The Musée Bonnard is paying tribute to Henri Manguin with the beautiful exhibit “Un fauve chez Bonnard”, running until 31st October.
Considered one of the founding fathers of Fauvism, Henri Manguin is best known for his Mediterranean landscapes inspired by long stays in Saint Tropez with Paul Signac.
A contemporary of Henri Matisse, Albert Marquet, Georges Rouault and Jean Puy with whom he studied in Gustave Moreau’s studio at the Ecole des Beaux-Arts in Paris, Manguin, who was born in 1874, has always been influenced by the works of the Impressionist and post-Impressionist painters such as Renoir, Monet and Cézanne, witnessed in his constant use of bright colours.
His paintings are indeed vibrant, passionate and joyful, thanks to the presence of dazzling hues (oranges, reds, and the like) and his use of strong lines. Despite spending most of his life in the French capital or on the road – Switzerland, Belgium, Italy – Manguin was fascinated by the light, the vegetation, the landscapes and the way of life of the South of France.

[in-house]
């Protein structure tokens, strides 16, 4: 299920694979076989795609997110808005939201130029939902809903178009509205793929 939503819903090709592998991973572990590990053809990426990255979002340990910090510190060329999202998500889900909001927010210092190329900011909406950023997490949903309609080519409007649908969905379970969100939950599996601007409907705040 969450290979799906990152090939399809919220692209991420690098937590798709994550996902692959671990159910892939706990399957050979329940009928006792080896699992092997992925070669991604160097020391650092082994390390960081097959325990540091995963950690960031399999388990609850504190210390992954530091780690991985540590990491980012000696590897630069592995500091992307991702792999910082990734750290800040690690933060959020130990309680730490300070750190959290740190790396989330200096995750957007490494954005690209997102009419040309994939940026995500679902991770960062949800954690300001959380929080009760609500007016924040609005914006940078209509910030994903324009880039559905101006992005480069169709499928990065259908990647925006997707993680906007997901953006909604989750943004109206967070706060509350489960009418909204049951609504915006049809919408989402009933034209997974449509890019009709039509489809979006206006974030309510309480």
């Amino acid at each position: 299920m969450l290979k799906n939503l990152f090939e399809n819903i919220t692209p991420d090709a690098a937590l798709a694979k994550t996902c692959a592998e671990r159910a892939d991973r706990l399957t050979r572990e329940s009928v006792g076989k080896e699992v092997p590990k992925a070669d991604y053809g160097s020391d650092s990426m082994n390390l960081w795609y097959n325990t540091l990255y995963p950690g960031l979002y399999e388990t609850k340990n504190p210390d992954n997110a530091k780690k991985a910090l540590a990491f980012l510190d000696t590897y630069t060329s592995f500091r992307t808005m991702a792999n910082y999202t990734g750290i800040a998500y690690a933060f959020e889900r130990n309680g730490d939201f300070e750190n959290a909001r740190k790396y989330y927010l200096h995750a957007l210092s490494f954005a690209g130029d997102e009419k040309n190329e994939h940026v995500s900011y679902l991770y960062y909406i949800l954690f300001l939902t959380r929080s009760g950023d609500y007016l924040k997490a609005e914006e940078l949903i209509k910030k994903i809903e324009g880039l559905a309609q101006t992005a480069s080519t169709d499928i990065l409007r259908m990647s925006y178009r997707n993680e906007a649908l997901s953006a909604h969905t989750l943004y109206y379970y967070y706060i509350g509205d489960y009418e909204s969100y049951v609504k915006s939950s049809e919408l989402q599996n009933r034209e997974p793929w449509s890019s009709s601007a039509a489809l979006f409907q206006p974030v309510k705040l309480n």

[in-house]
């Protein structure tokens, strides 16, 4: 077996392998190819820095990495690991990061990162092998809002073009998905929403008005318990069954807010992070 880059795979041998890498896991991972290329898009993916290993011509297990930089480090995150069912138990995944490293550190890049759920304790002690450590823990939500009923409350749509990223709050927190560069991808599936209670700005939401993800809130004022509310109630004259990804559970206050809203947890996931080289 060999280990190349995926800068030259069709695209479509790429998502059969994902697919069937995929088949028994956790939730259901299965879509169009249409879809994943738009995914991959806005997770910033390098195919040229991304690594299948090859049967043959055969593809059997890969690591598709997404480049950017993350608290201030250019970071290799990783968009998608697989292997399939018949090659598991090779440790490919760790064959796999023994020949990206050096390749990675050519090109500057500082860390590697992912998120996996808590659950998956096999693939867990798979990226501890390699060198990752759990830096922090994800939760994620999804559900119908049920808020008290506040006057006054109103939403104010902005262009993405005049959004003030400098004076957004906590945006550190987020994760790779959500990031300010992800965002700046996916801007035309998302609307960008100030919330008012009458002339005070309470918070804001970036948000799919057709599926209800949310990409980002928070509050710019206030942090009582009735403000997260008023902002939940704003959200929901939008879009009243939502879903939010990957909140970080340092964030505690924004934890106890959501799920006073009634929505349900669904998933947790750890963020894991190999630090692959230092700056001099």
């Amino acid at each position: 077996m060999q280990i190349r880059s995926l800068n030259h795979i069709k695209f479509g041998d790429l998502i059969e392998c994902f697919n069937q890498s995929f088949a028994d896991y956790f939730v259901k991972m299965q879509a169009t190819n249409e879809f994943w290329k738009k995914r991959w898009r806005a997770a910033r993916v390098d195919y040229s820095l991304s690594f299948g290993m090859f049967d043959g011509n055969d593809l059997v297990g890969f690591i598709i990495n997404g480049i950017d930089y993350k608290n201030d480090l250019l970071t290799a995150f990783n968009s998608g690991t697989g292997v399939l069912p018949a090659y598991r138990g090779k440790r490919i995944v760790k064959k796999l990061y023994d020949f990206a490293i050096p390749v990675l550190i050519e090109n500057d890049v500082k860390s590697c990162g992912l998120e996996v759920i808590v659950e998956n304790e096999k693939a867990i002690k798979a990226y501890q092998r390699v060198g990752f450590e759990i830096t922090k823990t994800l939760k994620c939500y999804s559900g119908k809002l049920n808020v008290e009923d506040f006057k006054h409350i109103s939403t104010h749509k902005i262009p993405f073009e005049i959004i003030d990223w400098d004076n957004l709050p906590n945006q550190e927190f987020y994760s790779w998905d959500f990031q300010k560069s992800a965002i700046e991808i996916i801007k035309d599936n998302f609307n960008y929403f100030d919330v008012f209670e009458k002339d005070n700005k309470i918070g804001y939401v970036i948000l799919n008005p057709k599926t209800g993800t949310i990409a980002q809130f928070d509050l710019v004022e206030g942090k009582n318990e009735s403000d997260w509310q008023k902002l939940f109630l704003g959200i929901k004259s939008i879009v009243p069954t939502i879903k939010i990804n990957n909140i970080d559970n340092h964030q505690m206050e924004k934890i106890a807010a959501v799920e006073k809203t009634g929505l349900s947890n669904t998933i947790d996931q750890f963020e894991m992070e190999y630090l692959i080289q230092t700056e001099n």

Moreover, if he never adopted the pointillist style of Signac, the artist was convinced that the colours were as important as the subject matter itself, and always avoided unnecessary details, preferring simplified forms instead.
Describing himself as the painter of a happy life, Manguin depicted women, landscapes and still life with flowers to create a real world of beauty and gaiety. He really became famous in 1905 when his works, displayed at the “Salon d’Automne” in the same room as many other Fauvist artists, known as “La Cage aux Fauves”, were hailed by the critics.
He later became an associate of that salon to whom he remained loyal until the end of his career, and went on to exhibit his paintings abroad. In 1924, he also worked on the decoration of the newly built Musée de l’Annonciade in Saint Tropez.
Manguin died in 1949 in Saint Tropez, shortly before permanently moving there. Today, his paintings can be found in many museums around the world such as the Musée d’Orsay in Paris, the Hermitage museum in Saint Peterburg or the Palazzo Ruspoli in Rome.
The exhibit, “Henri Manguin, un fauve chez Bonnard” runs until the 31st of October at the Musée Bonnard in Le Cannet.
16 boulevard Sadi Carnot
06110 Le Cannet
Open from Tuesday to Sunday, from 10am to 6pm
All images courtesy Le Musée Bonnard